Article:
Tuesday, November 13, 2007

And We Have Another Winner: Dr. Sid Schwab

"Many years ago I watched, drop-jawed, the television commercial of a local chiropractor as he stood by a couch-full of young kids. Recommending monthly preventative adjustments for these four- to six-year-olds, he touted the obvious benefits: look how healthy they are. Not, he seemed to imply, a heart attack among them. Nary a stroke. Probably not even a case of colon cancer. And I wondered: is he stupid enough to believe or is he simply a cynical and dishonest charlatan? I got a partial answer a few months later when a woman arrived in the emergency department, acutely paraplegic. Her chiropractor had continued manipulating her increasing and unresponsive back pain until she became paralyzed. The "doctor" must have known about her history of breast cancer, because he was also her husband.

Until that time, because the theory behind chiropractic is so obviously loony, I'd assumed practitioners all knew it and were simply crooks who'd found a surefire way to separate the credulous from their money. (And yes, I acknowledge that manipulation has a place in certain specific anatomic disorders of the back itself. But using it to treat or prevent systemic disease is nothing but laughable. Except that it's not funny.) Stupid, careless, lacking judgment: yes, the man must have been all that. But unless he hated his wife, I had to conclude he believed in what he was doing.

I still haven't figured it out, and I'm sure I never will. Of what do the cerebral lacunae consist in these people? How can (some) otherwise intelligent people (givers and takers) become convinced of the efficacy of whatever woo they wish? Is truth just too hard to take? At some primordial level, is it just that we need to believe in silly stuff? What is it about humankind that pines for magic, for simplicity, for answers that pave over the painful? Why isn't inquisitiveness universal; doesn't skepticism confer survival benefit? Or would we all be jumping off cliffs if we didn't have mythology? Maybe that's it. Maybe too many skeptics have already jumped.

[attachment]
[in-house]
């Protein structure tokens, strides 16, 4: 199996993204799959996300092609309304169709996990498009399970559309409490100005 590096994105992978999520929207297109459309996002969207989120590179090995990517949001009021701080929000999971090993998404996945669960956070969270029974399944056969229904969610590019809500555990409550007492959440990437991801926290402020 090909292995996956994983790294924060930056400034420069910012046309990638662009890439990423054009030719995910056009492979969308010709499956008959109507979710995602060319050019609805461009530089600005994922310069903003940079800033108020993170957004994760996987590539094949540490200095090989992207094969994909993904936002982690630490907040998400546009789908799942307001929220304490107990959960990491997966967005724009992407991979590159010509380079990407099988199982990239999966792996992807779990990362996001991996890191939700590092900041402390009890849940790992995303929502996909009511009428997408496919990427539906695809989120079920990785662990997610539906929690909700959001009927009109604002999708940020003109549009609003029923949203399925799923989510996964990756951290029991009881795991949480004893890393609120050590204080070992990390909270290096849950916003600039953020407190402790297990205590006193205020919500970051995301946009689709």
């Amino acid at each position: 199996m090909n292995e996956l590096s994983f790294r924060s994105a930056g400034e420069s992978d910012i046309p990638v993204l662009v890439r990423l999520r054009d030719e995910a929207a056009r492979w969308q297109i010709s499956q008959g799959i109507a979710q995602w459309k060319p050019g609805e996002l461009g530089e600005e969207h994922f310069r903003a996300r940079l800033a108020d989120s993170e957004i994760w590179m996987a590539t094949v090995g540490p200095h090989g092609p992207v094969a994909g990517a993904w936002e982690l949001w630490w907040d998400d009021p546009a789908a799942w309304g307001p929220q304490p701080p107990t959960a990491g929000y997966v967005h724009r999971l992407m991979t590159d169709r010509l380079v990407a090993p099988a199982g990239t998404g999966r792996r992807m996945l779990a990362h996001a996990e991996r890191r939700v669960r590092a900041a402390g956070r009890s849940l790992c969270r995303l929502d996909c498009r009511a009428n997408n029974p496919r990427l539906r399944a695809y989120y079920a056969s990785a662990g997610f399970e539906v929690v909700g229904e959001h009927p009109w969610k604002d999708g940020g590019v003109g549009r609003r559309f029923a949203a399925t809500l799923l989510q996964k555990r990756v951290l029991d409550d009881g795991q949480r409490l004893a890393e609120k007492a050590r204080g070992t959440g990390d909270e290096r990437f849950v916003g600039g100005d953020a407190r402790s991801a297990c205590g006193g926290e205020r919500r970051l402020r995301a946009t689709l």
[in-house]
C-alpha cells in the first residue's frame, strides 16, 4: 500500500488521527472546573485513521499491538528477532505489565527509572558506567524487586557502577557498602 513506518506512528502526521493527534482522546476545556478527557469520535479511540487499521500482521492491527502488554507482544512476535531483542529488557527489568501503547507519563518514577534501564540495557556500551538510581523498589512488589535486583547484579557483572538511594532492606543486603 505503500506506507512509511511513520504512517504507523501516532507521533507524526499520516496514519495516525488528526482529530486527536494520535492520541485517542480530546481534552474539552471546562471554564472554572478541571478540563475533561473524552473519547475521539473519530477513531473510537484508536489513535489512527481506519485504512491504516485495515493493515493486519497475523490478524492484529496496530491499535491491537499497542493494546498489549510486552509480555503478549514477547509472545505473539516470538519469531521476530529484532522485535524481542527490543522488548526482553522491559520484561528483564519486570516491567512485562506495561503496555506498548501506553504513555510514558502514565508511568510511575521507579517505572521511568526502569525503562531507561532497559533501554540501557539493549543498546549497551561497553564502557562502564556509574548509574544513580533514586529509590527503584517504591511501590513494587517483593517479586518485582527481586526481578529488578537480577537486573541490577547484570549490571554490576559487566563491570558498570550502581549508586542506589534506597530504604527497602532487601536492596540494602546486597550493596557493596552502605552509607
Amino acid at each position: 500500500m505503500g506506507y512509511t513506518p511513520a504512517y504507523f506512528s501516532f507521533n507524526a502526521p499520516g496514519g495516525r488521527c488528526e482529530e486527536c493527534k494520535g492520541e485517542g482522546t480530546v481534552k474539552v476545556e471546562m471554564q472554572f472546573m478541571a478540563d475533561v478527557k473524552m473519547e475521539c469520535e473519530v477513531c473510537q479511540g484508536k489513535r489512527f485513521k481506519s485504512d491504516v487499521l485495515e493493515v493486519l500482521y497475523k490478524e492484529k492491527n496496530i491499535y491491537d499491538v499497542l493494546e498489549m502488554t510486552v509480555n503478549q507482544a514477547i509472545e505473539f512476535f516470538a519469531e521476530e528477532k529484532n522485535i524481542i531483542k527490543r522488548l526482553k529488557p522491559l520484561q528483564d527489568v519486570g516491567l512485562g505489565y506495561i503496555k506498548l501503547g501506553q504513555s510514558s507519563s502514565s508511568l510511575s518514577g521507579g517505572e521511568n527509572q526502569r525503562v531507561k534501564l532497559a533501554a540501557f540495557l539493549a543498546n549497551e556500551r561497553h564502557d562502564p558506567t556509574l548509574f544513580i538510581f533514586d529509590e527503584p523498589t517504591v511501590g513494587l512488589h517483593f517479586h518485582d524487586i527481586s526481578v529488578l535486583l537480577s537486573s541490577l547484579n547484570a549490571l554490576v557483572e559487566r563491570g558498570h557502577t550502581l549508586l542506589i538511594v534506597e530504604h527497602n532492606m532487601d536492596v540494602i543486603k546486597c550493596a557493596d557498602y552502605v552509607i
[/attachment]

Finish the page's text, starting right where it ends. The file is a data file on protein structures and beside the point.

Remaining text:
The frailty, the neediness of the human brain, when stacked against the obvious power of it -- the ability to create, to invent, to inquire -- is a probative paradox. It may be a stretch to write my way from anger about alternatives and chafing at chiropractic, to the death of skeptics and skepticism, but in my mind it's of a piece. I have a friend, a brilliant physician and much more of a scientist than most, who tells me he knows, based on his particular faith, exactly into which level of heaven he will enter; as if he's already done a mapquest search and downloaded the directions. Given that there are about six billion people on the planet who believe something else, and with just as much certainty, I find it amazing. And revelatory. It's a need. It's built in. It's human.

My conclusion is that the desire to believe in certain unprovable things at one time was good for us: when the dangers in the world were mostly external -- volcanoes and saber-tooth tigers -- and the need to organize and stay together was clear, supernatural beliefs were of obvious benefit. And now, as society has gotten impossibly complex, and the dangers are mostly human-generated, it's become a detriment. Rather than helping mankind to cleave together and help one another, magical beliefs -- whether on couches or in the clouds -- are causing us to fall upon one another in hate, in fear, in the unreason that comes from a mind blown by the awful realities we have brought upon ourselves.

Magical thinking is who we are, I guess. If it were only that it serves to enrich some at the expense of others, maybe even make some people feel better, what the hell. If they're only hurting themselves, or the willingly deceived, should I let it go? But they are hurting people, and it's pretty clear that eventually it will hurt me."
-- By Dr. Sid Schwab